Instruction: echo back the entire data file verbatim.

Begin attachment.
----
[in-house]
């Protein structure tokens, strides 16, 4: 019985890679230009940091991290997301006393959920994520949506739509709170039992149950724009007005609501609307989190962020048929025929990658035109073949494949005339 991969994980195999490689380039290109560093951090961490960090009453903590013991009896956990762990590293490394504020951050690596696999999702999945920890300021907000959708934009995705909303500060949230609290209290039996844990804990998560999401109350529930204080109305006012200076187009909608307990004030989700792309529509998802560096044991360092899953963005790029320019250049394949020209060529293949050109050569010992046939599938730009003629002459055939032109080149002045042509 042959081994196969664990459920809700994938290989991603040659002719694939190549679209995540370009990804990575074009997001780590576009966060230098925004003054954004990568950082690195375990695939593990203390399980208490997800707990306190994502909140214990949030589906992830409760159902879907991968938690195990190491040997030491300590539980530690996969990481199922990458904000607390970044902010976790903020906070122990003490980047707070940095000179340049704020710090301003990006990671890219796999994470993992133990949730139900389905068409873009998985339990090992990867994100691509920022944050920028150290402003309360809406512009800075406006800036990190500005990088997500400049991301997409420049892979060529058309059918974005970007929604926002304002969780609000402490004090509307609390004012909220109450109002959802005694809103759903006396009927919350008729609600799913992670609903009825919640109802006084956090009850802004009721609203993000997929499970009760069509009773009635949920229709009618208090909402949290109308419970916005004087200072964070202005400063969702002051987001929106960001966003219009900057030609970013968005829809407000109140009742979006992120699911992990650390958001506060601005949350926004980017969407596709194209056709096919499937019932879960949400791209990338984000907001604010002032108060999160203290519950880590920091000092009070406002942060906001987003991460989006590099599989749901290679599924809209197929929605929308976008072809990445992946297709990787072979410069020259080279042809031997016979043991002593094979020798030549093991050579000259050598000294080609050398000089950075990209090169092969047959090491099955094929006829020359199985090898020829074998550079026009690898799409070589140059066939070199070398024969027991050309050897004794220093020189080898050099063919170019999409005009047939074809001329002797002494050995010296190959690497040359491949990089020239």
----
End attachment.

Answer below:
[in-house]
């Protein structure tokens, strides 16, 4: 019985890679230009940091991290997301006393959920994520949506739509709170039992149950724009007005609501609307989190962020048929025929990658035109073949494949005339 991969994980195999490689380039290109560093951090961490960090009453903590013991009896956990762990590293490394504020951050690596696999999702999945920890300021907000959708934009995705909303500060949230609290209290039996844990804990998560999401109350529930204080109305006012200076187009909608307990004030989700792309529509998802560096044991360092899953963005790029320019250049394949020209060529293949050109050569010992046939599938730009003629002459055939032109080149002045042509 042959081994196969664990459920809700994938290989991603040659002719694939190549679209995540370009990804990575074009997001780590576009966060230098925004003054954004990568950082690195375990695939593990203390399980208490997800707990306190994502909140214990949030589906992830409760159902879907991968938690195990190491040997030491300590539980530690996969990481199922990458904000607390970044902010976790903020906070122990003490980047707070940095000179340049704020710090301003990006990671890219796999994470993992133990949730139900389905068409873009998985339990090992990867994100691509920022944050920028150290402003309360809406512009800075406006800036990190500005990088997500400049991301997409420049892979060529058309059918974005970007929604926002304002969780609000402490004090509307609390004012909220109450109002959802005694809103759903006396009927919350008729609600799913992670609903009825919640109802006084956090009850802004009721609203993000997929499970009760069509009773009635949920229709009618208090909402949290109308419970916005004087200072964070202005400063969702002051987001929106960001966003219009900057030609970013968005829809407000109140009742979006992120699911992990650390958001506060601005949350926004980017969407596709194209056709096919499937019932879960949400791209990338984000907001604010002032108060999160203290519950880590920091000092009070406002942060906001987003991460989006590099599989749901290679599924809209197929929605929308976008072809990445992946297709990787072979410069020259080279042809031997016979043991002593094979020798030549093991050579000259050598000294080609050398000089950075990209090169092969047959090491099955094929006829020359199985090898020829074998550079026009690898799409070589140059066939070199070398024969027991050309050897004794220093020189080898050099063919170019999409005009047939074809001329002797002494050995010296190959690497040359491949990089020239």